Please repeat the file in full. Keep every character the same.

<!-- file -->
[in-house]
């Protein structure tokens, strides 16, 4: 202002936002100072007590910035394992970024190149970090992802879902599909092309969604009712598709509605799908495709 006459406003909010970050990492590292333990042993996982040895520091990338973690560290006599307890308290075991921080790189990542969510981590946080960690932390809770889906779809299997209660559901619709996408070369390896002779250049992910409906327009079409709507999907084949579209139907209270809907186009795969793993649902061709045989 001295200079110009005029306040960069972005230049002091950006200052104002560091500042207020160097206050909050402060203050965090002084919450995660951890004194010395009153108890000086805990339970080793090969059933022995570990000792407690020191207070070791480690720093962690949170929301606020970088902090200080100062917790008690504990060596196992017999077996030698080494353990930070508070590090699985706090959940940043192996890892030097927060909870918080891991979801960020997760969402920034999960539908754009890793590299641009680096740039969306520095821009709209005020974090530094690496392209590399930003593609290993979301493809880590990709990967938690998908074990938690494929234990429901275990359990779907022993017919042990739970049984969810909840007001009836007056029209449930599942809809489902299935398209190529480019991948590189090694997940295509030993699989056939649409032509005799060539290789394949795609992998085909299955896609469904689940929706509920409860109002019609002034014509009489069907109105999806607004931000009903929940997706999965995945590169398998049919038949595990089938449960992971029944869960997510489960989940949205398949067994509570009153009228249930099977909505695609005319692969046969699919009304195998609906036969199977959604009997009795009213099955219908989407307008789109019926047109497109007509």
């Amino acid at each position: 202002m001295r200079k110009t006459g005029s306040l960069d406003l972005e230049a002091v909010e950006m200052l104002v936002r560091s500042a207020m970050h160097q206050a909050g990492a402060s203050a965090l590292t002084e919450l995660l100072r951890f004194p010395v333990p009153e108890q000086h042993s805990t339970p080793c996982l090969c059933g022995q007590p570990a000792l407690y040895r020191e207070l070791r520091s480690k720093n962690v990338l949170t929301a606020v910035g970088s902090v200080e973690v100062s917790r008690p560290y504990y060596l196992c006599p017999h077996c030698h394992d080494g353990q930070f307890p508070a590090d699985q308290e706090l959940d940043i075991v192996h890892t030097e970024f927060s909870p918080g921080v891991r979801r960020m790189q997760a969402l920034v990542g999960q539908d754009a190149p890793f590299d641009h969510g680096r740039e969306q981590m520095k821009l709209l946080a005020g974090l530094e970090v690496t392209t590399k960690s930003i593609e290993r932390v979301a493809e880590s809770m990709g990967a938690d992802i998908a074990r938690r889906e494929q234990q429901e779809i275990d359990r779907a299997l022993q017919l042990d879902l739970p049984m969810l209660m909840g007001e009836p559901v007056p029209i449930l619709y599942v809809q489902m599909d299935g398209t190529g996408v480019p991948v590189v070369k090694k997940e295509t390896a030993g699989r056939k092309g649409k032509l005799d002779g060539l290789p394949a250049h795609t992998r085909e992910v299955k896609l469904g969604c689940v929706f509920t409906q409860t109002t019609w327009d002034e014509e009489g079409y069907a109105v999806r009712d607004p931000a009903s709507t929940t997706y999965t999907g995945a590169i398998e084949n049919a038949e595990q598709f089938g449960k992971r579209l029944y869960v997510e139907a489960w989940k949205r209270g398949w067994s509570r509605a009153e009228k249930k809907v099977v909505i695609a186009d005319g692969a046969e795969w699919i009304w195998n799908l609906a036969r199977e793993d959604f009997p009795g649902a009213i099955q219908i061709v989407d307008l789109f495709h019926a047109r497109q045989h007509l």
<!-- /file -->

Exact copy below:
[in-house]
């Protein structure tokens, strides 16, 4: 202002936002100072007590910035394992970024190149970090992802879902599909092309969604009712598709509605799908495709 006459406003909010970050990492590292333990042993996982040895520091990338973690560290006599307890308290075991921080790189990542969510981590946080960690932390809770889906779809299997209660559901619709996408070369390896002779250049992910409906327009079409709507999907084949579209139907209270809907186009795969793993649902061709045989 001295200079110009005029306040960069972005230049002091950006200052104002560091500042207020160097206050909050402060203050965090002084919450995660951890004194010395009153108890000086805990339970080793090969059933022995570990000792407690020191207070070791480690720093962690949170929301606020970088902090200080100062917790008690504990060596196992017999077996030698080494353990930070508070590090699985706090959940940043192996890892030097927060909870918080891991979801960020997760969402920034999960539908754009890793590299641009680096740039969306520095821009709209005020974090530094690496392209590399930003593609290993979301493809880590990709990967938690998908074990938690494929234990429901275990359990779907022993017919042990739970049984969810909840007001009836007056029209449930599942809809489902299935398209190529480019991948590189090694997940295509030993699989056939649409032509005799060539290789394949795609992998085909299955896609469904689940929706509920409860109002019609002034014509009489069907109105999806607004931000009903929940997706999965995945590169398998049919038949595990089938449960992971029944869960997510489960989940949205398949067994509570009153009228249930099977909505695609005319692969046969699919009304195998609906036969199977959604009997009795009213099955219908989407307008789109019926047109497109007509």
């Amino acid at each position: 202002m001295r200079k110009t006459g005029s306040l960069d406003l972005e230049a002091v909010e950006m200052l104002v936002r560091s500042a207020m970050h160097q206050a909050g990492a402060s203050a965090l590292t002084e919450l995660l100072r951890f004194p010395v333990p009153e108890q000086h042993s805990t339970p080793c996982l090969c059933g022995q007590p570990a000792l407690y040895r020191e207070l070791r520091s480690k720093n962690v990338l949170t929301a606020v910035g970088s902090v200080e973690v100062s917790r008690p560290y504990y060596l196992c006599p017999h077996c030698h394992d080494g353990q930070f307890p508070a590090d699985q308290e706090l959940d940043i075991v192996h890892t030097e970024f927060s909870p918080g921080v891991r979801r960020m790189q997760a969402l920034v990542g999960q539908d754009a190149p890793f590299d641009h969510g680096r740039e969306q981590m520095k821009l709209l946080a005020g974090l530094e970090v690496t392209t590399k960690s930003i593609e290993r932390v979301a493809e880590s809770m990709g990967a938690d992802i998908a074990r938690r889906e494929q234990q429901e779809i275990d359990r779907a299997l022993q017919l042990d879902l739970p049984m969810l209660m909840g007001e009836p559901v007056p029209i449930l619709y599942v809809q489902m599909d299935g398209t190529g996408v480019p991948v590189v070369k090694k997940e295509t390896a030993g699989r056939k092309g649409k032509l005799d002779g060539l290789p394949a250049h795609t992998r085909e992910v299955k896609l469904g969604c689940v929706f509920t409906q409860t109002t019609w327009d002034e014509e009489g079409y069907a109105v999806r009712d607004p931000a009903s709507t929940t997706y999965t999907g995945a590169i398998e084949n049919a038949e595990q598709f089938g449960k992971r579209l029944y869960v997510e139907a489960w989940k949205r209270g398949w067994s509570r509605a009153e009228k249930k809907v099977v909505i695609a186009d005319g692969a046969e795969w699919i009304w195998n799908l609906a036969r199977e793993d959604f009997p009795g649902a009213i099955q219908i061709v989407d307008l789109f495709h019926a047109r497109q045989h007509l």